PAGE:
Mayor Eric Garcetti asks top city managers to reapply for their jobs
Moving quickly to assemble his own team, Mayor Eric Garcetti on Monday asked the top managers of 35 city agencies and departments to reapply for their jobs.
Executives overseeing parks, libraries, airports and a host of other city-run services are being told they will have to demonstrate how their agencies will become more nimble, technologically savvy and responsive to Los Angeles residents or risk losing their jobs, Garcetti said at a City Hall news conference. Some managers probably won’t be rehired, he said before heading into a private meeting with the department heads. The request fulfills a promise Garcetti made during the campaign and in his recent inaugural speech.
“You’ve got to be able to take on some of the entrenched culture and bureaucracy,” Garcetti told reporters. “I want people to have a sense of excitement. If they don’t have a sense of excitement about this place, they probably shouldn’t be here.”
Garcetti wants the department leaders to present him with numeric goals for their agencies during one-on-one interviews he will conduct over the next two months. Among the goals, he said, will be revitalizing the economy, making better use of technology, improving customer service and operating in a more environmentally sustainable manner, the mayor said.
“I want the people of L.A. to be able to assess my job performance, and people can’t assess my job performance if I can’t assess the people under me,’' he said. Former Mayor Antonio Villaraigosa instituted a metrics-based performance standard for managers, but Garcetti suggested his would be “more robust.”
He said he doesn’t have a “secret list” of managers he wants gone. But he repeated an earlier statement that he would look particularly hard at the leadership of the Department of Water and Power and the Fire Department. He also cited concerns about the Department of Recreation and Parks, and in the past he has voiced discontent with the city’s library system and information technology operations.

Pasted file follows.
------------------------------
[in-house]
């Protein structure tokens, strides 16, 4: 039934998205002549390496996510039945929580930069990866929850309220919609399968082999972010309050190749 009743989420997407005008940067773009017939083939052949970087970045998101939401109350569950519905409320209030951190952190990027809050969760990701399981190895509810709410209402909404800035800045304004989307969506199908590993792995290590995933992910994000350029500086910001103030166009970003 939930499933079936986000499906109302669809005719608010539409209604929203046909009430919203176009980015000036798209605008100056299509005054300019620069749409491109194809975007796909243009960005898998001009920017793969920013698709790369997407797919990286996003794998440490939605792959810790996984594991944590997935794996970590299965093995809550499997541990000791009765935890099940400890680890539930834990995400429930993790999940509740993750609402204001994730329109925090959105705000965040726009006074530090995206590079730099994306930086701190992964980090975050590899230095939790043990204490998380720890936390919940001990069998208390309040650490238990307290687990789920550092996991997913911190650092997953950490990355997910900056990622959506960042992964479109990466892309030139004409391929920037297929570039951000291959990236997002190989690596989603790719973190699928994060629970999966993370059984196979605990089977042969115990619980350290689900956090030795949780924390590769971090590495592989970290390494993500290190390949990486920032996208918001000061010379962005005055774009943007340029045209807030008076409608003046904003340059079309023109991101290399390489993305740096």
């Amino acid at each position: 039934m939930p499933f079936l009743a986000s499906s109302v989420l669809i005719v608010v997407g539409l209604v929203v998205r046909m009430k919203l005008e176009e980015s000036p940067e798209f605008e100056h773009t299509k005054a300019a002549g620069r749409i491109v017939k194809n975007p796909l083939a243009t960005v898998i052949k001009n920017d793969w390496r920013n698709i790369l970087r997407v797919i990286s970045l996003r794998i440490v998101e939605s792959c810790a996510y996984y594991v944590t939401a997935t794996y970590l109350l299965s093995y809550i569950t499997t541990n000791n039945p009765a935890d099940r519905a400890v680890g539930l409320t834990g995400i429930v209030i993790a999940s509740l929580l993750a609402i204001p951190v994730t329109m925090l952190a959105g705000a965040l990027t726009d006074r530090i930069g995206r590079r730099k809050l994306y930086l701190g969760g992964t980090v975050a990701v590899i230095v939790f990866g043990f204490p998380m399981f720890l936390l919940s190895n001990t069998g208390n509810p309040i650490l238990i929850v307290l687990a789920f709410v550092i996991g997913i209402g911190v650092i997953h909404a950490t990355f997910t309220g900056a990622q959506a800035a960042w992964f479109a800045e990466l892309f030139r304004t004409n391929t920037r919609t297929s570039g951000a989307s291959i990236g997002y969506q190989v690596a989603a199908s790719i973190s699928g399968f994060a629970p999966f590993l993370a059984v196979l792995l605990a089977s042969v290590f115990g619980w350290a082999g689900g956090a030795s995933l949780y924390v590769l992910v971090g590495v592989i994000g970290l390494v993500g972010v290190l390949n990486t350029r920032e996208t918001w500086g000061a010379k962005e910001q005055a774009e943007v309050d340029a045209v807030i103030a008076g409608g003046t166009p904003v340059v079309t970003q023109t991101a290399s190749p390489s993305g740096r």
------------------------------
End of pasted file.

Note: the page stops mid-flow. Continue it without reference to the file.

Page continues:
Garcetti’s office initially said that all 37 general managers would undergo scrutiny. But Garcetti spokesman Yusef Robb later clarified that two executives, the chief legislative analyst and the head of the Ethics Commission, do not answer directly to the mayor.
Garcetti also cannot unilaterally hire or fire the city’s police chief or its Housing Authority head, both of whom are appointed by commissions in consultation with the mayor. The City Council could reinstate any general manager by a two-thirds vote, Garcetti acknowledged.
Ron Nichols, executive director of the Department of Water and Power, has defended his record, citing advances in the use of renewable energy and the planned elimination of coal-fired energy. On Monday, he declined to comment. Fire Chief Brian Cummings could not be reached for comment.
John Mukri, the general manager of the Department of Recreation and Parks, said Garcetti’s approach will create uncertainty, but that’s a good thing.
“When the ship changes course, it causes a little bit of confusion,’' said Mukri, 63, who came to the city after a career in the Navy. “Some turn rapidly with the ship, some swim around in circles and some get lost.
“I’m not afraid,” he said. “This is great for the citizens.”
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